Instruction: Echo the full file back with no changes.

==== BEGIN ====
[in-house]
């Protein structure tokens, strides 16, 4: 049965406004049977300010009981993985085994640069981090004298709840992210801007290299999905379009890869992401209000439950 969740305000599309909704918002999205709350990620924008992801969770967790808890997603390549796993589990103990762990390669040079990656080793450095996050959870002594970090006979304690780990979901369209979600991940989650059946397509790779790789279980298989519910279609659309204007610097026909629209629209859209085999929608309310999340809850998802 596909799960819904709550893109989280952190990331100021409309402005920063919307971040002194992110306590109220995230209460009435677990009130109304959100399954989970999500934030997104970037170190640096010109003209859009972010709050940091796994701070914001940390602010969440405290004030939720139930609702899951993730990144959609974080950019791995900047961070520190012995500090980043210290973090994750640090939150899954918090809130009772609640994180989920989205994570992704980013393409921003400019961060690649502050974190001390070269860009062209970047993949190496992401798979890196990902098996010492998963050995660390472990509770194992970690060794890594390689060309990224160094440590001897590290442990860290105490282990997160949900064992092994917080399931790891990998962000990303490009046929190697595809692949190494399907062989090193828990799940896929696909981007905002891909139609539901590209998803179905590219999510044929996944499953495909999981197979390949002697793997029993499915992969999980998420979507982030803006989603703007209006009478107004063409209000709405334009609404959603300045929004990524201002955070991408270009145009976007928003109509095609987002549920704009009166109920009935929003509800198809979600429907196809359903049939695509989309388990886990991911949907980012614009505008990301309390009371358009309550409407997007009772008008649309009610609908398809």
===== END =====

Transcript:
[in-house]
């Protein structure tokens, strides 16, 4: 049965406004049977300010009981993985085994640069981090004298709840992210801007290299999905379009890869992401209000439950 969740305000599309909704918002999205709350990620924008992801969770967790808890997603390549796993589990103990762990390669040079990656080793450095996050959870002594970090006979304690780990979901369209979600991940989650059946397509790779790789279980298989519910279609659309204007610097026909629209629209859209085999929608309310999340809850998802 596909799960819904709550893109989280952190990331100021409309402005920063919307971040002194992110306590109220995230209460009435677990009130109304959100399954989970999500934030997104970037170190640096010109003209859009972010709050940091796994701070914001940390602010969440405290004030939720139930609702899951993730990144959609974080950019791995900047961070520190012995500090980043210290973090994750640090939150899954918090809130009772609640994180989920989205994570992704980013393409921003400019961060690649502050974190001390070269860009062209970047993949190496992401798979890196990902098996010492998963050995660390472990509770194992970690060794890594390689060309990224160094440590001897590290442990860290105490282990997160949900064992092994917080399931790891990998962000990303490009046929190697595809692949190494399907062989090193828990799940896929696909981007905002891909139609539901590209998803179905590219999510044929996944499953495909999981197979390949002697793997029993499915992969999980998420979507982030803006989603703007209006009478107004063409209000709405334009609404959603300045929004990524201002955070991408270009145009976007928003109509095609987002549920704009009166109920009935929003509800198809979600429907196809359903049939695509989309388990886990991911949907980012614009505008990301309390009371358009309550409407997007009772008008649309009610609908398809």